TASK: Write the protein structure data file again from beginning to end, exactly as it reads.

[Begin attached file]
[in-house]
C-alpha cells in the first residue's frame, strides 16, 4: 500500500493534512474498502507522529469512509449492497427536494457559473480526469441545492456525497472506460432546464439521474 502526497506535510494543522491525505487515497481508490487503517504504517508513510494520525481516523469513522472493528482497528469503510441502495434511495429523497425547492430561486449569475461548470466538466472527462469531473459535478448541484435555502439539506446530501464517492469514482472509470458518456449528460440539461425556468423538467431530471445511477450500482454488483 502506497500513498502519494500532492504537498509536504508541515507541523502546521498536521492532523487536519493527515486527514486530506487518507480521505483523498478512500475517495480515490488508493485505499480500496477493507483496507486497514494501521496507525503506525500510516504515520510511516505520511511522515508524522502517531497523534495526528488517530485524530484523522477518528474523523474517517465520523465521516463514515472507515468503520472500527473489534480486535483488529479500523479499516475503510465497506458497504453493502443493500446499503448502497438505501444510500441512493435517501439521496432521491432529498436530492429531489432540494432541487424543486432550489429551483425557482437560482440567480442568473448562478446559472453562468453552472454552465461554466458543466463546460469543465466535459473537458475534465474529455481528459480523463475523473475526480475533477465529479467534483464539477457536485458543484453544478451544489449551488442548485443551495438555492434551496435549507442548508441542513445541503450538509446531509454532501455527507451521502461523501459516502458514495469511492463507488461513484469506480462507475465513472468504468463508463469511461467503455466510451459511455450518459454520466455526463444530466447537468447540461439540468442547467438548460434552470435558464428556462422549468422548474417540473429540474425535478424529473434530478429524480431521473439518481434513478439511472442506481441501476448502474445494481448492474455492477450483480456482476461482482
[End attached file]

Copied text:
[in-house]
C-alpha cells in the first residue's frame, strides 16, 4: 500500500493534512474498502507522529469512509449492497427536494457559473480526469441545492456525497472506460432546464439521474 502526497506535510494543522491525505487515497481508490487503517504504517508513510494520525481516523469513522472493528482497528469503510441502495434511495429523497425547492430561486449569475461548470466538466472527462469531473459535478448541484435555502439539506446530501464517492469514482472509470458518456449528460440539461425556468423538467431530471445511477450500482454488483 502506497500513498502519494500532492504537498509536504508541515507541523502546521498536521492532523487536519493527515486527514486530506487518507480521505483523498478512500475517495480515490488508493485505499480500496477493507483496507486497514494501521496507525503506525500510516504515520510511516505520511511522515508524522502517531497523534495526528488517530485524530484523522477518528474523523474517517465520523465521516463514515472507515468503520472500527473489534480486535483488529479500523479499516475503510465497506458497504453493502443493500446499503448502497438505501444510500441512493435517501439521496432521491432529498436530492429531489432540494432541487424543486432550489429551483425557482437560482440567480442568473448562478446559472453562468453552472454552465461554466458543466463546460469543465466535459473537458475534465474529455481528459480523463475523473475526480475533477465529479467534483464539477457536485458543484453544478451544489449551488442548485443551495438555492434551496435549507442548508441542513445541503450538509446531509454532501455527507451521502461523501459516502458514495469511492463507488461513484469506480462507475465513472468504468463508463469511461467503455466510451459511455450518459454520466455526463444530466447537468447540461439540468442547467438548460434552470435558464428556462422549468422548474417540473429540474425535478424529473434530478429524480431521473439518481434513478439511472442506481441501476448502474445494481448492474455492477450483480456482476461482482